Distracted pedestrians walk slower and are less steady on their feet: study
Distracted drivers are responsible for more collisions in Canada than impaired drivers, but with smartphones becoming ubiquitous, distracted walking is also on the rise. Now, University of British Columbia engineers have analyzed just how mobile device use affects pedestrians, and their findings could help develop safer roads and autonomous cars in the future.
In a study published recently in Transportation Research Record, the researchers used automated video analysis to examine the movements and walking behaviour of pedestrians at a busy four-way intersection in Kamloops, B.C. The engineers mounted three cameras at the intersection, capturing the movements of 357 pedestrians over a two-day period.
"We found that more than a third of pedestrians were distracted by their cellphones, texting and reading or talking and listening," said lead author Rushdi Alsaleh, a Ph.D. candidate in civil engineering at UBC. "Distracted pedestrians had more trouble maintaining their walking speed and gait and took longer to cross the road, increasing the potential for conflict with vehicles."
The movements of the distracted pedestrians also differed, depending on how they were using their devices. Those who were texting or reading took shorter steps without slowing their step frequency, while those who were talking on their phone took slower steps without changing the length of their strides. In addition, pedestrians distracted by texting or reading had more unstable movements and disruptions as they walked, compared to those conversing on their phones.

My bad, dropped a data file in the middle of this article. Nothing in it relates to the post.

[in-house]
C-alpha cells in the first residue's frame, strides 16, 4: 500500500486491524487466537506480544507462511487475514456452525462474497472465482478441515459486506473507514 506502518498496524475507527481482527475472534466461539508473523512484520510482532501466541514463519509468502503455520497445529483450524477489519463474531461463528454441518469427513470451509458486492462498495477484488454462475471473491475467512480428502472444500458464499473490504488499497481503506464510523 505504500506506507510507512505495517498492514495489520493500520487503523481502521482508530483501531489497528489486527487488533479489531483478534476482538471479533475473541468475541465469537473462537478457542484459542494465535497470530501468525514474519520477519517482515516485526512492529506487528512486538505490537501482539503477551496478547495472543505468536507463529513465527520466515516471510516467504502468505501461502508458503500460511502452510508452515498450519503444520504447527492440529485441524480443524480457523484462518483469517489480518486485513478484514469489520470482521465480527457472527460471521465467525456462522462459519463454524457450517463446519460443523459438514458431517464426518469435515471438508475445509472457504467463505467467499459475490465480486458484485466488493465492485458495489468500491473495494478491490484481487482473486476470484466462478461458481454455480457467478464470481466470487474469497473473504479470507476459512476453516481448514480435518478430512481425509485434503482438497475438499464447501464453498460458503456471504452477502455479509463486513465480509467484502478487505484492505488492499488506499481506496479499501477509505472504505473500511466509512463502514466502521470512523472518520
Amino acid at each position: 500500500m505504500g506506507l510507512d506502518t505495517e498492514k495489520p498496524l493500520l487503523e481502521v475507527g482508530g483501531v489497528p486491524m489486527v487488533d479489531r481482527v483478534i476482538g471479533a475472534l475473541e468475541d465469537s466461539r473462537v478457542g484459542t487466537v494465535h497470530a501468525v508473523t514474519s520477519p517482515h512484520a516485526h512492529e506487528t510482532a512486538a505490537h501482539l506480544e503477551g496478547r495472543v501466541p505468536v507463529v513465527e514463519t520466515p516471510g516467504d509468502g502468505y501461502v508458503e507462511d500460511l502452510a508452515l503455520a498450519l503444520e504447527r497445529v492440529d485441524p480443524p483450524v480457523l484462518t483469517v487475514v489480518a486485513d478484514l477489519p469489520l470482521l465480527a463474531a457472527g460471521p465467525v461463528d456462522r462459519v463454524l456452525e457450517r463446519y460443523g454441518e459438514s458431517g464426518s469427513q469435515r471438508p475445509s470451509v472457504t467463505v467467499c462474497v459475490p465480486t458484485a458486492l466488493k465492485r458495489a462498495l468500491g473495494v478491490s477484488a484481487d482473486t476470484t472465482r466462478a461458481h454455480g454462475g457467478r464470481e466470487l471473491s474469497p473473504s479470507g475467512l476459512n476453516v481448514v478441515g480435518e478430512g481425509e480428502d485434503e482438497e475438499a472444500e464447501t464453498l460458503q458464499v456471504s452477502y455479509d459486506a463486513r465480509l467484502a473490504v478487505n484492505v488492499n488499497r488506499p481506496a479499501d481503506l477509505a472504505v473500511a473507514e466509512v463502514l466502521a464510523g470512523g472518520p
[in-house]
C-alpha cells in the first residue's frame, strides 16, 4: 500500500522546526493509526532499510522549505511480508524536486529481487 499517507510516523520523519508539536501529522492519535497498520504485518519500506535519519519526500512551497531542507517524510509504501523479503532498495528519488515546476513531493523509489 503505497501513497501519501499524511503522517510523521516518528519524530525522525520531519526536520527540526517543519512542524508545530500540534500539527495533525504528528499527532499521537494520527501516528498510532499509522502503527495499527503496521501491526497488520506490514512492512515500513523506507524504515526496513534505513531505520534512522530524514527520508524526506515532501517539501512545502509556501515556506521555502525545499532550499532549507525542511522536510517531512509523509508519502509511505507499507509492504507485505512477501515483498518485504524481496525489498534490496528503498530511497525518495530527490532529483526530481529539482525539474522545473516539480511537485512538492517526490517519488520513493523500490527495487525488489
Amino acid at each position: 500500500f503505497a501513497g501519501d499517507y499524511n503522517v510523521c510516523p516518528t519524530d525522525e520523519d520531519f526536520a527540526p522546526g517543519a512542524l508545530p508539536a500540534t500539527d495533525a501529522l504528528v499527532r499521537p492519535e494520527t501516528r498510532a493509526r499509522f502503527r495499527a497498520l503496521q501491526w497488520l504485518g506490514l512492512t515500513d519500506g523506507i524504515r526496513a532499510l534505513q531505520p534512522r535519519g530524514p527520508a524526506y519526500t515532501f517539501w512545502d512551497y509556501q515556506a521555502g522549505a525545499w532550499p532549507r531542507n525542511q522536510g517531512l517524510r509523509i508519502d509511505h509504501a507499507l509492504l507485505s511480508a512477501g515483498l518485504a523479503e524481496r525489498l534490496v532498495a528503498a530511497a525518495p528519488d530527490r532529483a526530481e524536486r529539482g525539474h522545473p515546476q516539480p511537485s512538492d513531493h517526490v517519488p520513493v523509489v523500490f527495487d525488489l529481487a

"When it came to interactions with vehicles, distracted pedestrians acted differently than those who were not distracted. To avoid oncoming vehicles, they reduced their speeds by adjusting their step frequency, while non-distracted pedestrians adjusted both their step frequency and the length of their steps," said study co-author Mohamed Zaki, a research associate in the department of civil engineering at UBC.
These findings are key considerations for the development of safe driverless cars, according to researchers. By programming an autonomous vehicle to recognize distracted pedestrians from their walking patterns, it will be able to anticipate pedestrian behaviours and take the appropriate evasive actions to avoid an accident.
"Our study shows that using automated video analysis can map pedestrian behaviour more accurately than manual or semi-automated methods. Most pedestrian computer models do not account for the unusual walking behaviour of pedestrians distracted by phones," said senior study author Tarek Sayed, a civil engineering professor who heads the transportation research group at UBC.
"Our research is focused on explaining how accidents occur on roads by better modelling the behaviour of people and cars on the road. We hope that our methods can be used to calibrate pedestrian simulation programs more accurately, helping planners to build safer roads and engineers to design smarter autonomous vehicles."